Industry veterans Rick Davidson & Tim Ruswick* are joined by Tim from Hooded Horse, the brains behind this indie game publishing studio. They’re here to chat about getting your game published.

Hooded Horse is a Dallas, Texas-based publisher that specialises in publishing games of the strategy, simulation and role-playing genre. Including Falling Frontier from Todd D’Arcy who we recently hosted a Devology Livecast with.

(*Rick has more than 14 years experience in the game dev industry, working on IP's that include Mario, Transformers, Captain America and Mortal Kombat. He's done it all, from Game Designer, Producer, Creative Director and Executive Producer to's very own Instructor extraordinaire. Tim Ruswick is a successful YouTuber and indie dev, who's created more than 30 games in the last 5 years (wow!), and joined as our marketing monster).

Listen to the whole chat here:

Our 'AHA' moments

  • Publishers may help fund your game
  • Impressions on social media mean nothing if there are no sales
  • Use for detailed stats on Steam games
  • may be a useful newsletter to sign up to
  • YouTube and Twitch Streamers are a great way to market your game

Words of Wisdom For First Publishing Deal (18:35 - 27:07)

So, you’re working on a game and you’d love to get it published. I’m sure this is something all of us indie devs dream of. The best way to publish your game is to find publishers that specialise in the genre of your game or for small start-up studios. For example, if a publisher specialises in first-person shooter games, it may not be a good idea to pitch them your RPG game.

During the design process, make your game have something that players can fall in love with or a unique selling point. Publishers will be excited to have your project on board if they feel there’s something about this game that will appeal to the market.

When Is The Right Time To Approach A Publisher? (41:06 - 45:27)

Finding the sweet spot is always easier said than done, but Tim from Hooded Horse recommends you should approach publishers about a year before you plan to launch your game. This will allow you to discuss with them what your project is about and what your aims and vision for the game are. It’ll offer an opportunity to talk them through the complexity and fun stuff of the game that may interest them and to talk about any rough patches of the game you can both agree to iron out.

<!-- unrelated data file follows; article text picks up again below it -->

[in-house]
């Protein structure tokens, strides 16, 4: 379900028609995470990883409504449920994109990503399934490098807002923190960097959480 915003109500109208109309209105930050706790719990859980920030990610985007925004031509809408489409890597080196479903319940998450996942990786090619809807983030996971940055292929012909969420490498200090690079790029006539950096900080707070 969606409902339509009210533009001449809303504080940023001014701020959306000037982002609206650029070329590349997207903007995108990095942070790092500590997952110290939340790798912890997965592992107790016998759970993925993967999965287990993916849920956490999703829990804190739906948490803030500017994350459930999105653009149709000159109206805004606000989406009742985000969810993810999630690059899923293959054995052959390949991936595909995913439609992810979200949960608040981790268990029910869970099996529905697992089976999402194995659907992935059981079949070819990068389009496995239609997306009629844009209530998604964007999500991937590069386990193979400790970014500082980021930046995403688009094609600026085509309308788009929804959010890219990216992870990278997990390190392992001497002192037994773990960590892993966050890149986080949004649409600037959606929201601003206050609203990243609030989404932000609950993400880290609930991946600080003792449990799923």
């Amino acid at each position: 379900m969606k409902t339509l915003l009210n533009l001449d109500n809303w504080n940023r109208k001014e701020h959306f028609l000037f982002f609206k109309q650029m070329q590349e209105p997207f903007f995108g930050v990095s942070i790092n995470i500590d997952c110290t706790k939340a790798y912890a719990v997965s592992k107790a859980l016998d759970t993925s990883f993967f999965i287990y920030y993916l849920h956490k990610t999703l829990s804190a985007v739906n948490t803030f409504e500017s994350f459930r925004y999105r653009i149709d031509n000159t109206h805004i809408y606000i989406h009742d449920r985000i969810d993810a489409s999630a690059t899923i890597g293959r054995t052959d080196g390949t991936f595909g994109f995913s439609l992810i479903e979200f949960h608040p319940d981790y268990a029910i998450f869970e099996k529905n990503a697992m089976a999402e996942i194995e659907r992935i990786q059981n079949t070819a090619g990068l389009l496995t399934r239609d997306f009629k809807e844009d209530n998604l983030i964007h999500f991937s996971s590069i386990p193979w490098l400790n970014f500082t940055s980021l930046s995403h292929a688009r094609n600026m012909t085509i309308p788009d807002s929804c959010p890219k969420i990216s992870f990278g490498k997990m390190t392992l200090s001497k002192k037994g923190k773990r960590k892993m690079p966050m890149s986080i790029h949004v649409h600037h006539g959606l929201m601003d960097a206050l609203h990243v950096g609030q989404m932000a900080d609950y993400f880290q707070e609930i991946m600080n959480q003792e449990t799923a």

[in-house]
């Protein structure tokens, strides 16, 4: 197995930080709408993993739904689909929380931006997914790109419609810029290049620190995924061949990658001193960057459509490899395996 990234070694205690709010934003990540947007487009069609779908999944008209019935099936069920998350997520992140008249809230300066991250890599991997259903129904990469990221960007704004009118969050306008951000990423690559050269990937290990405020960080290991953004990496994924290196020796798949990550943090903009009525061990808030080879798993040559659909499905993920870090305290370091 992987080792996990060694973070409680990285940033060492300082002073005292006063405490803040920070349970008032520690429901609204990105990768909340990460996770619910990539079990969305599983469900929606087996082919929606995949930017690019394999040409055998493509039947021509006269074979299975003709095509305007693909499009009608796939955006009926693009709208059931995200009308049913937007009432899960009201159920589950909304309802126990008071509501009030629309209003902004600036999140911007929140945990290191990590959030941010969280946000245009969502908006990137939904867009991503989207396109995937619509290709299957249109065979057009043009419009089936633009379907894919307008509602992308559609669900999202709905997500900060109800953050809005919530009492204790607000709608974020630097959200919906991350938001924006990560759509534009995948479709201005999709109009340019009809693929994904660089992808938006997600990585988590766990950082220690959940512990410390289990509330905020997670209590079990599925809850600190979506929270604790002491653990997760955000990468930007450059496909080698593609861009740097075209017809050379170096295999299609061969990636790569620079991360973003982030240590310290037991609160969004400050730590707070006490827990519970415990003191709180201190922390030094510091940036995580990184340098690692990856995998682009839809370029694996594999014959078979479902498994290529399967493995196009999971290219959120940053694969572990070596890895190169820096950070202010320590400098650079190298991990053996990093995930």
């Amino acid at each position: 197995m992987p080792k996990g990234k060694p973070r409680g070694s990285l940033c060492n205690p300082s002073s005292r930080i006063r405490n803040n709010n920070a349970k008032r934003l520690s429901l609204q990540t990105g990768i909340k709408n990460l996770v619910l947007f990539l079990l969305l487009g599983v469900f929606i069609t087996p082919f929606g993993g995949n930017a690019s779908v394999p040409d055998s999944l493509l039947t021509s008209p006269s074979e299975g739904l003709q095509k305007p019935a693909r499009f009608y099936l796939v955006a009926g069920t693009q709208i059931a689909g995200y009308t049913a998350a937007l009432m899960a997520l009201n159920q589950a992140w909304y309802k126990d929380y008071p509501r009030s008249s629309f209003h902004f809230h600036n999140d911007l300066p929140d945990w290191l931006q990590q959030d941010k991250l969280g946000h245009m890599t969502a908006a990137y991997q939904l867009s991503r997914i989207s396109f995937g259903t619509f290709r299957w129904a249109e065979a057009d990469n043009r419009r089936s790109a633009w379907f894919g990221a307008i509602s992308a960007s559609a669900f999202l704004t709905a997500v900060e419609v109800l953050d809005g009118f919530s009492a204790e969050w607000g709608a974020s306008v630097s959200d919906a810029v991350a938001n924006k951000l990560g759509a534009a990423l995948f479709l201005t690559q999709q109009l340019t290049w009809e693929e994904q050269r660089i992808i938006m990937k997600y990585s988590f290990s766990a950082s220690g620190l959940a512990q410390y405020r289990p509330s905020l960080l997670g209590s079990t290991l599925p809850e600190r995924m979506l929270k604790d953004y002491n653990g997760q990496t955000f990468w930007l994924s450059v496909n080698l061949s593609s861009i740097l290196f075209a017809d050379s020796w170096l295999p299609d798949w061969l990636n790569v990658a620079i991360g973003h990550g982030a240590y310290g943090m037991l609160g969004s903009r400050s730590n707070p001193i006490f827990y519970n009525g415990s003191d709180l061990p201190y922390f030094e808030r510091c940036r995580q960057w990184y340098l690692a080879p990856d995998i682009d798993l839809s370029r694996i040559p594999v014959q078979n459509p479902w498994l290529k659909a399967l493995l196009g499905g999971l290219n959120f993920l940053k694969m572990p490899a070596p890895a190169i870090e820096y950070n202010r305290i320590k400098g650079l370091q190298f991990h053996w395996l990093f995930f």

Having prior success in previous game launches may also provide you with an advantage.

When Is It Too Late To Go To A Publisher? (1:31:09 - 1:36:25)

It’s too late to approach a publisher when the game has started to run out of steam (no pun intended). They’ll not be looking to invest in your game if they feel they’ll have no return from it.

Most publishers want you to approach them as soon as possible, you’ll have less bargaining power the longer you leave it.

If your game is due for release in several weeks and you still find yourself without a publisher, it may be a good idea to contact influencers and ask them to play your game. If you’re not paying them then expect little time from them and don’t expect them to play immediately. Prepare a little press kit, to help them promote your game, this could be a helpful way to advertise your game for free whilst you have no publisher.

I hope Tim’s valuable advice helps you find the right publisher for your game and that this Devology Livecast has made it clearer on how and when to approach publishers.

Follow Tim on Social Media

Check us out on social media

Remember, we host live develogy livecasts every Tuesday at 10pm BST on our YouTube channel. You can catch all the recordings, including this episode, in the Devology Livecast course - it's free to join, and also on our YouTube Channel.

Until next time, happy dev'ing!